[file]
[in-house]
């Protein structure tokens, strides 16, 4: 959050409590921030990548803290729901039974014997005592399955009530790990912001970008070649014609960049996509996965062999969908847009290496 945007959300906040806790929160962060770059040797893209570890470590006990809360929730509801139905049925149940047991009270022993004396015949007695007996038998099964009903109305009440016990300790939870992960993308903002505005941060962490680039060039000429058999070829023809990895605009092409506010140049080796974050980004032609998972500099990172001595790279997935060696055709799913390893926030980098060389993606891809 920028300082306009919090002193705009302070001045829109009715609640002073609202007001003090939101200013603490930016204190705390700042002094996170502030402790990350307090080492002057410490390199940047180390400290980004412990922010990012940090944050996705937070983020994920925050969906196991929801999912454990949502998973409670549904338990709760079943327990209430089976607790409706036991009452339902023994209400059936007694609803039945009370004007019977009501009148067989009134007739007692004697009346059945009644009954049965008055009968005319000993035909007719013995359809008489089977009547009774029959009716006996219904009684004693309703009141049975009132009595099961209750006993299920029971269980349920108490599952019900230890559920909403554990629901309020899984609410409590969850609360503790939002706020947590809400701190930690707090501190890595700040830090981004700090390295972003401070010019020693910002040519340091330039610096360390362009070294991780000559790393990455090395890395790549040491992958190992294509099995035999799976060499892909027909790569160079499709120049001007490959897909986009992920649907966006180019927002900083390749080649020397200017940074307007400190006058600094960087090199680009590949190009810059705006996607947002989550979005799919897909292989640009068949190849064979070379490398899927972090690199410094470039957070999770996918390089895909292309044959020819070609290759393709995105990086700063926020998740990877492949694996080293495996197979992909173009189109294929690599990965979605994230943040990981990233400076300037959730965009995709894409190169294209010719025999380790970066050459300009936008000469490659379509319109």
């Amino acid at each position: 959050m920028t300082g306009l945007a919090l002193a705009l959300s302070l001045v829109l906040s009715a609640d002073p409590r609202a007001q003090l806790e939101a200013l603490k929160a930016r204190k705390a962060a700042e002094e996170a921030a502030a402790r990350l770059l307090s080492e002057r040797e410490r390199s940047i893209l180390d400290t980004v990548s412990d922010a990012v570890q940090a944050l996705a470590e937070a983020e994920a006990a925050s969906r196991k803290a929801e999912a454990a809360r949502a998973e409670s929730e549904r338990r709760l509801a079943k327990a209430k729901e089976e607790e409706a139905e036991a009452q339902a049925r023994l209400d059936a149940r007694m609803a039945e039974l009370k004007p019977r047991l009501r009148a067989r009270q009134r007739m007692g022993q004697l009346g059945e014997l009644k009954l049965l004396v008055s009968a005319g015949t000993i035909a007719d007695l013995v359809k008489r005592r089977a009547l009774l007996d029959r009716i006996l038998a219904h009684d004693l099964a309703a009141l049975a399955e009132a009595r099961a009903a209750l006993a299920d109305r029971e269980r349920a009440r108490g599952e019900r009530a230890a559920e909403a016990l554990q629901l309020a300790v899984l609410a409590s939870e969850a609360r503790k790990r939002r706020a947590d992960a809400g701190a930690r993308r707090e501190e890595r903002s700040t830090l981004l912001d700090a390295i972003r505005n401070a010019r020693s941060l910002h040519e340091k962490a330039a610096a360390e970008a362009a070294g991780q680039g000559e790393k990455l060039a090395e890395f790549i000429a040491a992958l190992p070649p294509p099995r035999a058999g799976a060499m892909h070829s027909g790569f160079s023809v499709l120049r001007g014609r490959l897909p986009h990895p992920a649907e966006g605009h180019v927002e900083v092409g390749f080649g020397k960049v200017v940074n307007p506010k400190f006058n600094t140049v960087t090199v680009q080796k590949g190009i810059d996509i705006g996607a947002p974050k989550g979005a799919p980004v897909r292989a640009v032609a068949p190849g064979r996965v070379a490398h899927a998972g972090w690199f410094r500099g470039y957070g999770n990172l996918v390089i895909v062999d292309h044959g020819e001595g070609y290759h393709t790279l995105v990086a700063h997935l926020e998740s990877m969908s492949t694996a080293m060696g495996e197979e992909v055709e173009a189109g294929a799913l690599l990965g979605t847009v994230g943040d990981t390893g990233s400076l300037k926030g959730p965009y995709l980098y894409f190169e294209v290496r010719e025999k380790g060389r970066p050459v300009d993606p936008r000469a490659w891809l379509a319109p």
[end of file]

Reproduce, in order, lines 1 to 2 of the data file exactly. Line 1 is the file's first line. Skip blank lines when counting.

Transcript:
[in-house]
């Protein structure tokens, strides 16, 4: 959050409590921030990548803290729901039974014997005592399955009530790990912001970008070649014609960049996509996965062999969908847009290496 945007959300906040806790929160962060770059040797893209570890470590006990809360929730509801139905049925149940047991009270022993004396015949007695007996038998099964009903109305009440016990300790939870992960993308903002505005941060962490680039060039000429058999070829023809990895605009092409506010140049080796974050980004032609998972500099990172001595790279997935060696055709799913390893926030980098060389993606891809 920028300082306009919090002193705009302070001045829109009715609640002073609202007001003090939101200013603490930016204190705390700042002094996170502030402790990350307090080492002057410490390199940047180390400290980004412990922010990012940090944050996705937070983020994920925050969906196991929801999912454990949502998973409670549904338990709760079943327990209430089976607790409706036991009452339902023994209400059936007694609803039945009370004007019977009501009148067989009134007739007692004697009346059945009644009954049965008055009968005319000993035909007719013995359809008489089977009547009774029959009716006996219904009684004693309703009141049975009132009595099961209750006993299920029971269980349920108490599952019900230890559920909403554990629901309020899984609410409590969850609360503790939002706020947590809400701190930690707090501190890595700040830090981004700090390295972003401070010019020693910002040519340091330039610096360390362009070294991780000559790393990455090395890395790549040491992958190992294509099995035999799976060499892909027909790569160079499709120049001007490959897909986009992920649907966006180019927002900083390749080649020397200017940074307007400190006058600094960087090199680009590949190009810059705006996607947002989550979005799919897909292989640009068949190849064979070379490398899927972090690199410094470039957070999770996918390089895909292309044959020819070609290759393709995105990086700063926020998740990877492949694996080293495996197979992909173009189109294929690599990965979605994230943040990981990233400076300037959730965009995709894409190169294209010719025999380790970066050459300009936008000469490659379509319109």